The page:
That’s a hard one to answer. I feel like I just followed my nose and felt my way through everything. I’m self-taught, apart from some mentoring from more experienced filmmakers. But for the most part, I just pay attention to imagery that inspires me and try my best to emulate that with my own voice. It’s trial and error, and some styles worked out better than others. I’ve narrowed it down to a more defined style, maybe? I think my visual palette is pretty defined nowadays. Most of my time is now spent on story and idea rather than aesthetic.

How does shooting skating differ from shooting surfing? Not just the action element, but personalities and whatnot? Can one activity learn from the other, and vice versa? 

I mean, there are obvious differences between surf and skate; even just from a technical perspective, your equipment is totally different. But I never really subscribed to the traditional “rules” of how you have to shoot skating. There are just things that make obvious sense – showing someone’s frontside wherever possible, trying to do spots justice. But I feel like I had a different eye for it, and I attribute that to growing up filming surfing, I suppose.

You’ve been doing a lot of band videos as of late (Froth, Cherry Glazer, etc.). And skate has always been your jam. Anything surf-related coming soon? You really should make another surf flick, Riley…

My focus right now is just concepts and stories. I don’t really shoot anymore. I’m a commercial and music video director. I work with crews and DOP’s that handle the camera. I sold all of my equipment a while ago. Now it’s just a lot more writing and pitching, but it was always going to go this way for me. I’m sure at some point I will make a return to surf of some kind. Just not in the foreseeable future. On commercial work with proper budgets or music videos, you get to be the most expressive or creative. I think it was always a natural progression, because pairing visuals with music has always been an integral part of my work. It’s what first hooked me as a high school kid staying up editing all night.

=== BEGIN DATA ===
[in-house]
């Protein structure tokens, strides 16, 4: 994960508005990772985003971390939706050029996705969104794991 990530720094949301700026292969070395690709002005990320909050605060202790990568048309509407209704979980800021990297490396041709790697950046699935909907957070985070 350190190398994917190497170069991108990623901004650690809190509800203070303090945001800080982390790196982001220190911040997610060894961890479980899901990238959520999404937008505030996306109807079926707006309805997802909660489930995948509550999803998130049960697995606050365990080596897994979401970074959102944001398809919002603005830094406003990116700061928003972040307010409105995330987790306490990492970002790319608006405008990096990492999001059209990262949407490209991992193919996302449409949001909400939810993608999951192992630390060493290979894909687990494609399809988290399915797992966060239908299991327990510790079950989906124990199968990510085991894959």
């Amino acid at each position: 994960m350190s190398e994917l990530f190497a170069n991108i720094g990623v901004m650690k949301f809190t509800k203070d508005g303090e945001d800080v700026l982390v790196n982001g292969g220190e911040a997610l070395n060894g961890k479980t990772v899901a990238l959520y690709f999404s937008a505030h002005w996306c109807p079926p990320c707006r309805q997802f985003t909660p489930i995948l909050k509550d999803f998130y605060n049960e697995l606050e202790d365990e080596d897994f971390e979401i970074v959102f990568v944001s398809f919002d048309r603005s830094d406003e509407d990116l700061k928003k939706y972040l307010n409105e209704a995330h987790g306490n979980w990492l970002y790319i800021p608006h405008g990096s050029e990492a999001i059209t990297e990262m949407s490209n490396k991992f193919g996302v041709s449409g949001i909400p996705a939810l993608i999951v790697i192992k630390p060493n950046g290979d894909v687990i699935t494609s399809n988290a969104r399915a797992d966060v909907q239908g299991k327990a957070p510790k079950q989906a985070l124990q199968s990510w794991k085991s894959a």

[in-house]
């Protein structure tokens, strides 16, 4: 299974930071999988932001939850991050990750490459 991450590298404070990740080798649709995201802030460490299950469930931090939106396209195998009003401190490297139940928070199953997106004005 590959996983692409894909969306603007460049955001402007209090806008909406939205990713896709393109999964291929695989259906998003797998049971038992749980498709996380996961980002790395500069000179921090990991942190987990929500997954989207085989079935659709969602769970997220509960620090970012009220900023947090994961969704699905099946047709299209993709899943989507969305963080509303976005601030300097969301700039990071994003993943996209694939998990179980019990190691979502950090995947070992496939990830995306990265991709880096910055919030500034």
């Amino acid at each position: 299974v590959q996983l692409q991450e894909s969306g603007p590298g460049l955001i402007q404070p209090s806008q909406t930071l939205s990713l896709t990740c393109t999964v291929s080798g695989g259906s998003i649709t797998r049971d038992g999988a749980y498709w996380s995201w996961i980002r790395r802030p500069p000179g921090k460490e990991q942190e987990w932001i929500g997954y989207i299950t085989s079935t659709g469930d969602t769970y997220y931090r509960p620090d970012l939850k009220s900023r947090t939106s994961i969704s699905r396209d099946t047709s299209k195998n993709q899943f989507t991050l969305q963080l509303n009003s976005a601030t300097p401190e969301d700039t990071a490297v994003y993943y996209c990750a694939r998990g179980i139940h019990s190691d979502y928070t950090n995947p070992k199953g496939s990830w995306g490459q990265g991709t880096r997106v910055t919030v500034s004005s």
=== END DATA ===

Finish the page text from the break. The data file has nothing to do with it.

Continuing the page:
I haven’t made a skate film since “Eight and Sand,” and I haven’t made a surf film since “Light Therapy.” Before that, I hadn’t made anything surf for three years. I feel like “Light Therapy” was the film that everything else I ever made within surf was leading up to. So once I made that, I felt comfortable to step back and focus on other genres.

I might slowly work on another 16mm skate film now that I’m back in Sydney, but only when I get the spare time. It would be self-funded and personal. Mainly, I’m sitting around banging my head against my computer writing.

How do you approach each edit? “Peninsula South” felt so smooth, like being three beers deep in a warm jacuzzi. A lot of your films are so easy to watch. Why is that? What’s going on in that editing bay of yours?

Oh shit, I forgot about Peninsula! That was my last surf film. I guess I always thought of it more as a Father & Son story than anything else. I think the editing process is the first thing that got me hooked. Even in the early days, I had a feel for connecting stories or images together with audio. It’s the most intuitive and unexplainable part to me. Search How Does an Editor Think and Feel on Vimeo. It’s brilliant and very relatable to anyone that edits.

You’ve just moved to Sydney, why the move? 

I miss my country, man. I miss my family, the beach, all my mates. I did four years in the States and it just felt like it was time to come home. I still have a visa and I’ll always be back and forth, but I want to always have Australia to come back to.